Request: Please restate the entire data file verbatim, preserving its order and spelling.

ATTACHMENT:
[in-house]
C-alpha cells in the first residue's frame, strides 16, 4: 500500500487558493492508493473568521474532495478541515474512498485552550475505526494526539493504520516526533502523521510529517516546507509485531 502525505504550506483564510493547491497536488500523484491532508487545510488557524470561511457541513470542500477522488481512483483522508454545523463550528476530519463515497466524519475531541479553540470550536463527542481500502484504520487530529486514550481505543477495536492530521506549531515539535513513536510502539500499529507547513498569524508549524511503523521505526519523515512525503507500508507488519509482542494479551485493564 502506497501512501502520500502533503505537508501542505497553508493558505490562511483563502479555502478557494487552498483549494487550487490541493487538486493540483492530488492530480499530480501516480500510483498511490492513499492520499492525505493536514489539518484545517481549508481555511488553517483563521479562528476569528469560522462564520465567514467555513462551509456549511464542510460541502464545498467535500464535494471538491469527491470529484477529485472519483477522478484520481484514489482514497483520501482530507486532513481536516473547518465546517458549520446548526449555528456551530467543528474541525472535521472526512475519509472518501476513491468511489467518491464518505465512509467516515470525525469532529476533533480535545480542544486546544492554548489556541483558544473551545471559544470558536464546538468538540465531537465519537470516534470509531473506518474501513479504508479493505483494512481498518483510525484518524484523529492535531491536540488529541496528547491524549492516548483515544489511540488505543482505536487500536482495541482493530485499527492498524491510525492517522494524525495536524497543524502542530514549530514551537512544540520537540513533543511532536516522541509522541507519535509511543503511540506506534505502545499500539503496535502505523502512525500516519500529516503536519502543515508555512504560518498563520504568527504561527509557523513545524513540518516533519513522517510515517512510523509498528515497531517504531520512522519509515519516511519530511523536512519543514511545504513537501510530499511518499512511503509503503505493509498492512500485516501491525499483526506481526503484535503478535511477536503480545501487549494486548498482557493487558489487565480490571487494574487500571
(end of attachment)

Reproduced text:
[in-house]
C-alpha cells in the first residue's frame, strides 16, 4: 500500500487558493492508493473568521474532495478541515474512498485552550475505526494526539493504520516526533502523521510529517516546507509485531 502525505504550506483564510493547491497536488500523484491532508487545510488557524470561511457541513470542500477522488481512483483522508454545523463550528476530519463515497466524519475531541479553540470550536463527542481500502484504520487530529486514550481505543477495536492530521506549531515539535513513536510502539500499529507547513498569524508549524511503523521505526519523515512525503507500508507488519509482542494479551485493564 502506497501512501502520500502533503505537508501542505497553508493558505490562511483563502479555502478557494487552498483549494487550487490541493487538486493540483492530488492530480499530480501516480500510483498511490492513499492520499492525505493536514489539518484545517481549508481555511488553517483563521479562528476569528469560522462564520465567514467555513462551509456549511464542510460541502464545498467535500464535494471538491469527491470529484477529485472519483477522478484520481484514489482514497483520501482530507486532513481536516473547518465546517458549520446548526449555528456551530467543528474541525472535521472526512475519509472518501476513491468511489467518491464518505465512509467516515470525525469532529476533533480535545480542544486546544492554548489556541483558544473551545471559544470558536464546538468538540465531537465519537470516534470509531473506518474501513479504508479493505483494512481498518483510525484518524484523529492535531491536540488529541496528547491524549492516548483515544489511540488505543482505536487500536482495541482493530485499527492498524491510525492517522494524525495536524497543524502542530514549530514551537512544540520537540513533543511532536516522541509522541507519535509511543503511540506506534505502545499500539503496535502505523502512525500516519500529516503536519502543515508555512504560518498563520504568527504561527509557523513545524513540518516533519513522517510515517512510523509498528515497531517504531520512522519509515519516511519530511523536512519543514511545504513537501510530499511518499512511503509503503505493509498492512500485516501491525499483526506481526503484535503478535511477536503480545501487549494486548498482557493487558489487565480490571487494574487500571